In the Québec situation the goal of balancing the books by 2000, is being promised with deceptive, off-balance sheet financing, such as $350 million downloaded onto the municipalities. Also $200 million for Transport is being capitalized over 5 years.

Montreal – Pierre Bourque re-elected
With the arrival of Helen Fotopulos, re-elected as Councilor for Mile End, conversation turned to the recent City of Montreal mayoralty election won by Bourque with a large majority over his nearest rivals. While Bourque is well intentioned, he does not have a good record as a delegator and traditionally has surrounded himself with a “bunch of sycophants”. Thus, the majority with which he was elected may, like his last one, disappear quite quickly. In any event, it should be an illuminating four years. (More Christmas lights!)

On the topic of the recent announcement that the McGill University Hospital Centre has purchased land below the tracks to the west of the Glen, most people were guardedly supportive of the principle, but not necessarily the proposed location. The current hospitals are old and spread out, a consolidated operation could and should produce real synergies.The Mayor , reflecting the concerns of many citizens of Westmount is concerned about the traffic and other unpleasant environmental impacts that MUHC would have on Westmount. He believes that the plan, insofar as it affects Westmount must be subjected to a referendum.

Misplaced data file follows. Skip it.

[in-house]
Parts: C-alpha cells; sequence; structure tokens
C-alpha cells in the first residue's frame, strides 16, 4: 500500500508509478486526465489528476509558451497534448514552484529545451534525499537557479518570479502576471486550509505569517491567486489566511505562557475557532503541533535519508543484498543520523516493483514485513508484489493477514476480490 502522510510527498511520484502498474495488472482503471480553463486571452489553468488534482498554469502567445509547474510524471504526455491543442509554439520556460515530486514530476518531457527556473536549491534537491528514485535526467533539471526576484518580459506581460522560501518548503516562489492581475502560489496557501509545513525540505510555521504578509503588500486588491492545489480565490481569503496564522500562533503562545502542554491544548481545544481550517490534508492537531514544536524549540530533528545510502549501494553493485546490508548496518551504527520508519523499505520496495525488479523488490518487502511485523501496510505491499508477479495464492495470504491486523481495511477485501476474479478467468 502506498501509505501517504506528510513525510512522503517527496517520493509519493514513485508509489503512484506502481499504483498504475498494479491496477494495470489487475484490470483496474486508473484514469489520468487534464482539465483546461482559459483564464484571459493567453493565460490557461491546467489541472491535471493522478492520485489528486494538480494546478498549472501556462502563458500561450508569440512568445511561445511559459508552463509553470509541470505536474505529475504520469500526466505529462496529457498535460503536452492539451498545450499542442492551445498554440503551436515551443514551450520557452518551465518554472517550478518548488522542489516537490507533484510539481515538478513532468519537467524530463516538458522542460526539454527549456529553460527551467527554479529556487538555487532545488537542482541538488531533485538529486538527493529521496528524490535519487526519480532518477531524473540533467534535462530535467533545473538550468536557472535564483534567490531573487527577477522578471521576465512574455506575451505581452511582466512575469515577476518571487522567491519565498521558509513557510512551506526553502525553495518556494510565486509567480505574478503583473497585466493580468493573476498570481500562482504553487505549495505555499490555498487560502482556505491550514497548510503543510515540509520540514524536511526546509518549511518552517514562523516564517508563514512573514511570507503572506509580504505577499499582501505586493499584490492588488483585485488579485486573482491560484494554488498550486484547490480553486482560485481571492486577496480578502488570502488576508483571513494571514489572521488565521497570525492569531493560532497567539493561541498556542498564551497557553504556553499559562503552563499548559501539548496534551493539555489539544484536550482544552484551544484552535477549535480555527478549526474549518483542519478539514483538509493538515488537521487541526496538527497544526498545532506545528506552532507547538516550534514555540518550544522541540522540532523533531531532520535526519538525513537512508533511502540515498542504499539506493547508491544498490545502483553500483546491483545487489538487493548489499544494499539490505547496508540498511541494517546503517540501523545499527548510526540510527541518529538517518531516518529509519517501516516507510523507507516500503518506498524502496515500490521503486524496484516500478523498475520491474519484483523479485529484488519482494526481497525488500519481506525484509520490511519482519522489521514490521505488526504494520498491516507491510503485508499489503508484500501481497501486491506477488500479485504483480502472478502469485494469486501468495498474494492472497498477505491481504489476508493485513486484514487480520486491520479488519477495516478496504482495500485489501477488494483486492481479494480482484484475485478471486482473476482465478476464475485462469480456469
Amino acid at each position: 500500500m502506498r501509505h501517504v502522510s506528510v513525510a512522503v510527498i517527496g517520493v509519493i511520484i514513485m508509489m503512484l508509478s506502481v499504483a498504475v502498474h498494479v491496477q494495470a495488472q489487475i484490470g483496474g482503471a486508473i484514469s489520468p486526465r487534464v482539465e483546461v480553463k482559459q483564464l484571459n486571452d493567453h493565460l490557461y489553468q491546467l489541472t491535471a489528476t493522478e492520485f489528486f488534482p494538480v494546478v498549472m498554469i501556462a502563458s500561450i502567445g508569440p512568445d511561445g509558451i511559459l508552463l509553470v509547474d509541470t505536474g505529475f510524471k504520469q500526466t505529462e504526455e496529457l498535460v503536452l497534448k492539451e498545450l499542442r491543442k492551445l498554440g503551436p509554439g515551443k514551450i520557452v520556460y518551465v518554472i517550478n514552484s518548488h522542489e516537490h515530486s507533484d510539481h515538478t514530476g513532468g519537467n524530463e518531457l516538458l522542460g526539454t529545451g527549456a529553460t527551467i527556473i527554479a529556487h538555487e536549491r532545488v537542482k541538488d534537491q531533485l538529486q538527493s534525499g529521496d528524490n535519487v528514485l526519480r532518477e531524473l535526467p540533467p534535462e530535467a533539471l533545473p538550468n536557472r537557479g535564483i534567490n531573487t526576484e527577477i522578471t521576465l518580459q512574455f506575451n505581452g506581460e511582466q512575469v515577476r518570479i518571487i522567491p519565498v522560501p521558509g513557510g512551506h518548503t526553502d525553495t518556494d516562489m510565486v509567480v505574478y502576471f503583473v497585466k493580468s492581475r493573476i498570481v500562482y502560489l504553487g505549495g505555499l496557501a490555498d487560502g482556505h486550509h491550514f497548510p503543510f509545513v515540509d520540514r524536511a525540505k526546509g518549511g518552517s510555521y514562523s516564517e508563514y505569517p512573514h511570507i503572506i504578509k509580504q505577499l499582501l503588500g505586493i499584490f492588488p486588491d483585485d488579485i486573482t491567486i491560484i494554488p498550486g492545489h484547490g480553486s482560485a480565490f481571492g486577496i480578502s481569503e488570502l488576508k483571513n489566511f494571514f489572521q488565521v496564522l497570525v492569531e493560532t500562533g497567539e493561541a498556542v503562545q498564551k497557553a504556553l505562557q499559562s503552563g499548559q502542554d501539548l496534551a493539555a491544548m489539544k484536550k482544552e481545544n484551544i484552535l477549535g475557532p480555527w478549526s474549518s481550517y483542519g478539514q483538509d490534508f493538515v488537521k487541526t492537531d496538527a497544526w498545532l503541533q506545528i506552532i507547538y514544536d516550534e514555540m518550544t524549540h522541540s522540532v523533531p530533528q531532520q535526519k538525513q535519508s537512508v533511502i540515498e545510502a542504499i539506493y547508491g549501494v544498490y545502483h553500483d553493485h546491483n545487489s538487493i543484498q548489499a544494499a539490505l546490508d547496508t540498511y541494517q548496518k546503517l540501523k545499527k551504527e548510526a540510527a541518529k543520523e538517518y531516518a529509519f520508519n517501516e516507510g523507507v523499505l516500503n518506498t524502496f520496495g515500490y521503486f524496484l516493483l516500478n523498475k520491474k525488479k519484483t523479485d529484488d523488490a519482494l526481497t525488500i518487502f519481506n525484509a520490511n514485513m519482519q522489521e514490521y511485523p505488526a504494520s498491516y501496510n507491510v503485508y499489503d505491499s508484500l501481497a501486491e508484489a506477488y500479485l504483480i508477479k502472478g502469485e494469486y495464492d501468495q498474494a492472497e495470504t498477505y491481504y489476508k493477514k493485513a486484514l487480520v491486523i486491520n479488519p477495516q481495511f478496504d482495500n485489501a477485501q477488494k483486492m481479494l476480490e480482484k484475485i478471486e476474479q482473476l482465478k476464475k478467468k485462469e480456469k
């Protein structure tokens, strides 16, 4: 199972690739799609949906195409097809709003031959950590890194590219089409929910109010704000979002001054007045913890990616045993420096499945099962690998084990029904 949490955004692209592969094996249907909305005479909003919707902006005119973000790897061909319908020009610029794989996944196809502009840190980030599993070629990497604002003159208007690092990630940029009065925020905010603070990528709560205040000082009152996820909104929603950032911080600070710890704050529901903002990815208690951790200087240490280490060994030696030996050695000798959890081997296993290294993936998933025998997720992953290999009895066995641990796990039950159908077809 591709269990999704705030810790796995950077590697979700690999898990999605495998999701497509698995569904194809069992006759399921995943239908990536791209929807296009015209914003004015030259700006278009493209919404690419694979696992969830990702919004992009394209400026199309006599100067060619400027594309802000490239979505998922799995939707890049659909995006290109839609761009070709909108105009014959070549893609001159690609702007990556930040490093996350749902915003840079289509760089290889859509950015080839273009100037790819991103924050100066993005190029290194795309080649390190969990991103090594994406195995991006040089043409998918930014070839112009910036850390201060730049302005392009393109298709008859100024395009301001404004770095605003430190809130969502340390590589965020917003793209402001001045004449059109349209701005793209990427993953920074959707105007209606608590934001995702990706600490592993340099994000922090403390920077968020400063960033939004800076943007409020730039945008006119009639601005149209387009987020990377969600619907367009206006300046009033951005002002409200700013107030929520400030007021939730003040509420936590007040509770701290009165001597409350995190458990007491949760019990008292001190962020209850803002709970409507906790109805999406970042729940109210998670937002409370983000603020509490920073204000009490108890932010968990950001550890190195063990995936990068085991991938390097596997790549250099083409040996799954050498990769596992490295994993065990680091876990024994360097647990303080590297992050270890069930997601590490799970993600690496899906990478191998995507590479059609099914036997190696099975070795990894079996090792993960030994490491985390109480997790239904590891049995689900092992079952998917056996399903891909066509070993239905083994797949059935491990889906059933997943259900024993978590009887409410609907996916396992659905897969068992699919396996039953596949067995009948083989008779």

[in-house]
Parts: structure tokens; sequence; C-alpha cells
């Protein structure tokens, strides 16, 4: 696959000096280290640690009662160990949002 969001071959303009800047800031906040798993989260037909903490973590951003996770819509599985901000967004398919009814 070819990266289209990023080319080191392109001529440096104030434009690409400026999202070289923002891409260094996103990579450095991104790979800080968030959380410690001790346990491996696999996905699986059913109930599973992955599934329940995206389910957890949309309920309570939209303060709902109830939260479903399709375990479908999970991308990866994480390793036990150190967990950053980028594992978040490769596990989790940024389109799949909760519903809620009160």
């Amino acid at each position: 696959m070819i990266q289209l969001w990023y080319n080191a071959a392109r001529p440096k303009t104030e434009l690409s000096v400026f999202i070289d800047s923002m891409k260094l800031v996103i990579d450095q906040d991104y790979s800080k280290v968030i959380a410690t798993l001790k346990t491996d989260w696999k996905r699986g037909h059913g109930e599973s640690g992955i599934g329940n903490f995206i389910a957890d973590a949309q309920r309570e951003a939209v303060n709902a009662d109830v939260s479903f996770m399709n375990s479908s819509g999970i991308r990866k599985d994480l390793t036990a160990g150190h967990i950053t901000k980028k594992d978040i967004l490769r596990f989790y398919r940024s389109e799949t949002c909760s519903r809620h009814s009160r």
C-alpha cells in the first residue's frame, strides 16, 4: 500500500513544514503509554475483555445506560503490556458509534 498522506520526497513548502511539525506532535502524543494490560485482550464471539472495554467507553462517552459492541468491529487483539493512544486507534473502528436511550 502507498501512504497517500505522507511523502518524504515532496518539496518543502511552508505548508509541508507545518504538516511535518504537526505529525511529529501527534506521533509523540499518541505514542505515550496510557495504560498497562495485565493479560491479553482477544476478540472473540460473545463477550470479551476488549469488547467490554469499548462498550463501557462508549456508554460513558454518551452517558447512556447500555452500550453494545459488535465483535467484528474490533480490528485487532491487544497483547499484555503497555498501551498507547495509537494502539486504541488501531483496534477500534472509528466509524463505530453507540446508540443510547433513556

The evening ended with a gracious thank you to David Marler. Peter Trent, while stating that in his opinion David Marler’s decision to run is somewhat quixotic, affirmed that he knows that David is motivated by the highest ideals. Not sure that David will succeed, Peter nonetheless expressed the good wishes of all in the room.

[Editor’s Note: On Friday, November 6, David Marler decided against running, feeling that it was too late to build the kind of organization required in order to have the voice he sought.]

Minuted by Gerald Ratzer, with additional notes by Linda Leith